Wednesday, November 30, 2011
ARCHIVE / GAR PHILLIPS GETTYSBURG GUIDE
GAR'S FIRST RATE—In 2011, I started my commemoration of the 150th anniversary of the Civil War by visiting the Gettysburg Museum and Visitor Center at Gettysburg National Military Park for a battlefield tour (1195 Baltimore Pike, www.nps.gov/gett), where you can plan your tour by selecting from several options: a Licensed Battlefield Guide bus tour; a personalized Licensed Battlefield Guide car tour; or a self-guided audio CD tour, available in the Museum Bookstore.
Pick the personalized car tour and ask for licensed battlefield guide Gar Phillips, a master historic storyteller. Gar will take you to the important sites of the three-day battle. He will steer you (literally in your car) to the untold and equally significant stories of that bloody battle that left behind more than 51,000 soldiers who were killed, wounded, captured or missing.
I thought I knew a lot about Gettysburg, but after listening to Gar as he drove our rented car, those two hours inspired me to learn even more. His insight pointed me toward countless hours of rewarding personal Gettysburg research.
Gar’s tour pointed out where the battles were fought and explained many of the historic marker that dot the preserved battlefield. I also learned a new definition of courage by reading the plaque on a statue commemorating the 1st Minnesota, a band of 280 unsung federals, soldiers, who are credited for stalling two attacking rebel brigades and helping to save Day Two’s battle from becoming a Southern victory.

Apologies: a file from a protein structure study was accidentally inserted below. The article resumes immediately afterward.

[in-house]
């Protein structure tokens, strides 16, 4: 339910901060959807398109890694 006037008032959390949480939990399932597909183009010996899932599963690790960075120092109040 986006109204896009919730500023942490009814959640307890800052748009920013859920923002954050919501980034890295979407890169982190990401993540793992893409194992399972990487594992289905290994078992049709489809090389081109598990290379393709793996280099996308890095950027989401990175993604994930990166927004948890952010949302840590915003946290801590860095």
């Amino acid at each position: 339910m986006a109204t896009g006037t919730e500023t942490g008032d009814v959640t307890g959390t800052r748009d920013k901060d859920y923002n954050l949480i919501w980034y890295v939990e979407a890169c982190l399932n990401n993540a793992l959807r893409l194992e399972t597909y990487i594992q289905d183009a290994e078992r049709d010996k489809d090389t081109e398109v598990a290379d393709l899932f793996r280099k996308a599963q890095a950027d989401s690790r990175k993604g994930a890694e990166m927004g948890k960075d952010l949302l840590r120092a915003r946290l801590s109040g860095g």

Also, worth visiting is the village of Gettysburg with its quaint restaurants and historic hotels and buildings. Many of the original buildings still bear bullet holes from the battle. South of town is the Gettysburg Cemetery where Abraham Lincoln gave his immortal Gettysburg Address.
Photo: Gar Phillips with Pillar to Post blog founder and editor Tom Shess. Gar and Tom are standing NW of Gettysburg at Oak Ridge. He is pointing to the west where along the Chambersburg Pike, General Lee’s vanguard approached to start the battle on July 1, 1863.
Upcoming: Gettysburg Blog Week
Thursday: Unsung Battlefield Heroes.
Friday: Homework Before you Go. Books and Websites that inspire.